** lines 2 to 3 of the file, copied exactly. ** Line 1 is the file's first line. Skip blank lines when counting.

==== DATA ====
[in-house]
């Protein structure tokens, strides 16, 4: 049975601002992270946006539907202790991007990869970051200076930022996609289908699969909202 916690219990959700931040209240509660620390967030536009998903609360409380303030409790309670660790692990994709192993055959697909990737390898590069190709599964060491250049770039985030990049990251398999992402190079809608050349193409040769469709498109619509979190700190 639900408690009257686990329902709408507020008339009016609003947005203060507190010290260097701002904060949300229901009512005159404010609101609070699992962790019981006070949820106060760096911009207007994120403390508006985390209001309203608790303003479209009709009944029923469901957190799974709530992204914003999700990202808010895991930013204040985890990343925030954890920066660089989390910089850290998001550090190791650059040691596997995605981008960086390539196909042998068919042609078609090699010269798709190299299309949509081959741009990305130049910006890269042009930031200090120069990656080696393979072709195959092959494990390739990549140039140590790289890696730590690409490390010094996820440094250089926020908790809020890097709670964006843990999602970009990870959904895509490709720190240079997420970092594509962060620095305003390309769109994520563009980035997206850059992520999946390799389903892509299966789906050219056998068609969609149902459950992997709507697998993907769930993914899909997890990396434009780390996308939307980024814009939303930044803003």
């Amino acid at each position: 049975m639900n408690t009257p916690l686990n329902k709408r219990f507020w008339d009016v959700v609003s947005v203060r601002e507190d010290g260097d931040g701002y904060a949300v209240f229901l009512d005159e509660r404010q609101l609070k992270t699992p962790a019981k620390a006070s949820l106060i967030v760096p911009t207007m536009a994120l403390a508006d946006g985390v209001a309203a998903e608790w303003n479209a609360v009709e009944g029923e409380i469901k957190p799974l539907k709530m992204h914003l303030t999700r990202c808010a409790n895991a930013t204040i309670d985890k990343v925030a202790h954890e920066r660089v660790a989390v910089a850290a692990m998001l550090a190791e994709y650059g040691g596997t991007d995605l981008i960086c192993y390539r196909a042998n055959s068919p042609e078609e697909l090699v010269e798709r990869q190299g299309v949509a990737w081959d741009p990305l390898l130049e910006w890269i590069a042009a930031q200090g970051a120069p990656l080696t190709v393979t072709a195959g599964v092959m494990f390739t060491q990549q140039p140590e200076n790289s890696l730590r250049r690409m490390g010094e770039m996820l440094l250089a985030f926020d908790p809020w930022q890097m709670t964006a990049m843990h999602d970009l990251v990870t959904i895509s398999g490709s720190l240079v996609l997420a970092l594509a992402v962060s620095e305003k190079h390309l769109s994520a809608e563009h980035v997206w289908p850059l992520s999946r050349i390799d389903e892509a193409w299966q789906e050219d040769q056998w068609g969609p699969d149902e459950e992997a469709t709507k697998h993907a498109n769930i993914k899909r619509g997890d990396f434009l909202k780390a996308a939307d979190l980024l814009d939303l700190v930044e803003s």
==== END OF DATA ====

């Protein structure tokens, strides 16, 4: 049975601002992270946006539907202790991007990869970051200076930022996609289908699969909202 916690219990959700931040209240509660620390967030536009998903609360409380303030409790309670660790692990994709192993055959697909990737390898590069190709599964060491250049770039985030990049990251398999992402190079809608050349193409040769469709498109619509979190700190 639900408690009257686990329902709408507020008339009016609003947005203060507190010290260097701002904060949300229901009512005159404010609101609070699992962790019981006070949820106060760096911009207007994120403390508006985390209001309203608790303003479209009709009944029923469901957190799974709530992204914003999700990202808010895991930013204040985890990343925030954890920066660089989390910089850290998001550090190791650059040691596997995605981008960086390539196909042998068919042609078609090699010269798709190299299309949509081959741009990305130049910006890269042009930031200090120069990656080696393979072709195959092959494990390739990549140039140590790289890696730590690409490390010094996820440094250089926020908790809020890097709670964006843990999602970009990870959904895509490709720190240079997420970092594509962060620095305003390309769109994520563009980035997206850059992520999946390799389903892509299966789906050219056998068609969609149902459950992997709507697998993907769930993914899909997890990396434009780390996308939307980024814009939303930044803003």
């Amino acid at each position: 049975m639900n408690t009257p916690l686990n329902k709408r219990f507020w008339d009016v959700v609003s947005v203060r601002e507190d010290g260097d931040g701002y904060a949300v209240f229901l009512d005159e509660r404010q609101l609070k992270t699992p962790a019981k620390a006070s949820l106060i967030v760096p911009t207007m536009a994120l403390a508006d946006g985390v209001a309203a998903e608790w303003n479209a609360v009709e009944g029923e409380i469901k957190p799974l539907k709530m992204h914003l303030t999700r990202c808010a409790n895991a930013t204040i309670d985890k990343v925030a202790h954890e920066r660089v660790a989390v910089a850290a692990m998001l550090a190791e994709y650059g040691g596997t991007d995605l981008i960086c192993y390539r196909a042998n055959s068919p042609e078609e697909l090699v010269e798709r990869q190299g299309v949509a990737w081959d741009p990305l390898l130049e910006w890269i590069a042009a930031q200090g970051a120069p990656l080696t190709v393979t072709a195959g599964v092959m494990f390739t060491q990549q140039p140590e200076n790289s890696l730590r250049r690409m490390g010094e770039m996820l440094l250089a985030f926020d908790p809020w930022q890097m709670t964006a990049m843990h999602d970009l990251v990870t959904i895509s398999g490709s720190l240079v996609l997420a970092l594509a992402v962060s620095e305003k190079h390309l769109s994520a809608e563009h980035v997206w289908p850059l992520s999946r050349i390799d389903e892509a193409w299966q789906e050219d040769q056998w068609g969609p699969d149902e459950e992997a469709t709507k697998h993907a498109n769930i993914k899909r619509g997890d990396f434009l909202k780390a996308a939307d979190l980024l814009d939303l700190v930044e803003s």